What do I need to know?
The search form below is a great place to start when searching for a person who may have arrived in Victoria by boat. An “assisted” immigrant had their voyage subsidised from the UK by the Victorian government for the purpose of being employed on their arrival.
Indexers transcribed the names and ages recorded on lists of passengers aboard ships which arrived at Victorian ports from overseas, between 1839 and 1871).
How do I search?
- Try different spelling variations, or think about how a name might have been misspelt
- Search by any or several keywords you may know (for example, the name, year, ship, and so on)
- Some names may be abbreviated (for example, J Smith or simply Mr Smith)
- Note that young children are sometimes listed as "child with" and their parents' surname.
What are in these records?
The records were lists of “assisted” immigrants (they had their voyage from the United Kingdom subsidised by the Victorian government for the purpose of being employed on their arrival). You will see: first name and surname, marital status, age, sex, ports of embarkation and disembarkation, native country and county, religion, ability to read and write, occupation, “disposal” (employer on arrival), ship captain, dates of departure and arrival at each port, total number of passengers.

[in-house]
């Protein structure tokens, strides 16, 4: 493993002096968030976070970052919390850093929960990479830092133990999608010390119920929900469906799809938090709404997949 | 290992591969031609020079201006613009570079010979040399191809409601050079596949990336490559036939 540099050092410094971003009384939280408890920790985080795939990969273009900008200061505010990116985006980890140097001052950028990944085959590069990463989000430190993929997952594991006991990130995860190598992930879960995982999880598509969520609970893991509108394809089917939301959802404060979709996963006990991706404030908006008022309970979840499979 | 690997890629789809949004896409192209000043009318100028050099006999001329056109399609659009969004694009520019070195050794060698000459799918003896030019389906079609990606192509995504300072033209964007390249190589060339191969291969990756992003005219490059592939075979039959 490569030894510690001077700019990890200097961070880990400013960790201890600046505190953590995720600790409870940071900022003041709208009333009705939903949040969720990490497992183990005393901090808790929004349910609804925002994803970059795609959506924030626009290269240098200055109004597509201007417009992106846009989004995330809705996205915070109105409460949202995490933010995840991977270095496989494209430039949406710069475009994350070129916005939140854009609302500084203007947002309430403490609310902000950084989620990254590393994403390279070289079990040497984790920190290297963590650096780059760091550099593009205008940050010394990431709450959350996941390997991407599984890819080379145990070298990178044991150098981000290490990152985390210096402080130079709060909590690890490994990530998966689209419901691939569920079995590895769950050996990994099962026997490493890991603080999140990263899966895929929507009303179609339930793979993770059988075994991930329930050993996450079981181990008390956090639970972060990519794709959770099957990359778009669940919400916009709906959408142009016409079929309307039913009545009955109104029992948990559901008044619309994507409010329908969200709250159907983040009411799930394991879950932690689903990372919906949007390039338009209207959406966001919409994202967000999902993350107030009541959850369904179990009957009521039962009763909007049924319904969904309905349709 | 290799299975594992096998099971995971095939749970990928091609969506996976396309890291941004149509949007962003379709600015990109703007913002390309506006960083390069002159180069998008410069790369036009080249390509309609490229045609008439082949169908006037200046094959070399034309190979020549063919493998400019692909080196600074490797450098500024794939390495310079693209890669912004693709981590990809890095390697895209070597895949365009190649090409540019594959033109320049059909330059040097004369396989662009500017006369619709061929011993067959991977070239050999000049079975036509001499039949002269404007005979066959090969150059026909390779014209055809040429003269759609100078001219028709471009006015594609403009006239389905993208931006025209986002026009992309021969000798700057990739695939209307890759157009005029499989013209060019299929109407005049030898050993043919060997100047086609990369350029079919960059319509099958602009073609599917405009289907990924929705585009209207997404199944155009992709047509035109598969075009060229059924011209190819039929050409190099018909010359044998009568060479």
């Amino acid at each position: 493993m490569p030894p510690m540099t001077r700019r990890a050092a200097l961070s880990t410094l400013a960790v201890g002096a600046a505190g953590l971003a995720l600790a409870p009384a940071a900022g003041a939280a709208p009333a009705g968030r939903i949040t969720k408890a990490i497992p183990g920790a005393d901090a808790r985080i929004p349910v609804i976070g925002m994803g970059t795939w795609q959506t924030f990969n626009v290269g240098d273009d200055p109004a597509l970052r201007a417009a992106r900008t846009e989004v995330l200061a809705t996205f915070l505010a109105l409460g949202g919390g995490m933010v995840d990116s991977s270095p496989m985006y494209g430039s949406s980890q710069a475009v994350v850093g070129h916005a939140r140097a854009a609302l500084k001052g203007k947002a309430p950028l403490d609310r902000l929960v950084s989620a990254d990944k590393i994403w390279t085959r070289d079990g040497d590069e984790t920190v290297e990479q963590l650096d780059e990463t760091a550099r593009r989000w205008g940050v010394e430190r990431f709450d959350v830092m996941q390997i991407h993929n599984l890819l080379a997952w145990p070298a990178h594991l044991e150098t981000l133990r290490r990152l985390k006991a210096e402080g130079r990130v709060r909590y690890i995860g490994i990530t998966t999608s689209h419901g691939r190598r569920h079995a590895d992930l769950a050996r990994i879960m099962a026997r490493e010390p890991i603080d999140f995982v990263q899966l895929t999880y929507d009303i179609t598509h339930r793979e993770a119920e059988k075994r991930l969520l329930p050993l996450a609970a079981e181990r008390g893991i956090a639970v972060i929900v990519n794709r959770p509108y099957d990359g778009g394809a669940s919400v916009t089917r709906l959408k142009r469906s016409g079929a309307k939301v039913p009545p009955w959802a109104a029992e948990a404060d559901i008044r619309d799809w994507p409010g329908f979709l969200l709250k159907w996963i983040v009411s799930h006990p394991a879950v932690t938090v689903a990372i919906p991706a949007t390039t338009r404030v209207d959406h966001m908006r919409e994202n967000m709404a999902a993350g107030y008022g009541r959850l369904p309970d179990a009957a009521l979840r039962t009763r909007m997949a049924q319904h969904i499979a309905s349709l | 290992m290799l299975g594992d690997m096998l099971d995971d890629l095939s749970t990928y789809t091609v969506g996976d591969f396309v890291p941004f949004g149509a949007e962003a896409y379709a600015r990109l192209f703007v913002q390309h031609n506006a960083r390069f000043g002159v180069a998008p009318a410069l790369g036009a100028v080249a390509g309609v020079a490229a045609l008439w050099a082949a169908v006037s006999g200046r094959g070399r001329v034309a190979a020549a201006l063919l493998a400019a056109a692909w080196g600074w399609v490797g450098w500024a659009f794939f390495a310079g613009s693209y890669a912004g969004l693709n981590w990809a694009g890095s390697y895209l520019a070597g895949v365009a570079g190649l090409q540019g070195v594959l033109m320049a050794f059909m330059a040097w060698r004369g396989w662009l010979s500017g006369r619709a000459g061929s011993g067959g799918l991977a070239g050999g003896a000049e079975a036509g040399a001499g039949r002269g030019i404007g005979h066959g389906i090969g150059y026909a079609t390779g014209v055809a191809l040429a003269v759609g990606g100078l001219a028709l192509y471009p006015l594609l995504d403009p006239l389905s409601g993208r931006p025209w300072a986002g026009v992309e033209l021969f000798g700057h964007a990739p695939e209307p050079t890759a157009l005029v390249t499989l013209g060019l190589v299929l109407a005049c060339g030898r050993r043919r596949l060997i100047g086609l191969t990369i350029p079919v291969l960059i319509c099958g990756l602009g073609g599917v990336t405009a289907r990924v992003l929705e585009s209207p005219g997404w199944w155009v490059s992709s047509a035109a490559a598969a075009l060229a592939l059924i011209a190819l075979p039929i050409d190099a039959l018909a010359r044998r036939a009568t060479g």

Find passengers in these lists
About these records
The register of assisted immigrants from the United Kingdom was kept by various immigration regulation bodies between 1839 and 1871. An “assisted” immigrant had their voyage subsidised from the UK by the Victorian government for the purpose of being employed on their arrival.
When you have found a passenger entry of interest, click on the link in the "Ship" column to view the record online.
Aboriginal and Torres Strait Islander Peoples should be aware the collection and website may contain images, voices and names of deceased persons.
Material in the Public Record Office Victoria archival collection contains words and descriptions that reflect attitudes and government policies at different times which may be insensitive and upsetting.
PROV provides advice to researchers wishing to access, publish or re-use records about Aboriginal Peoples.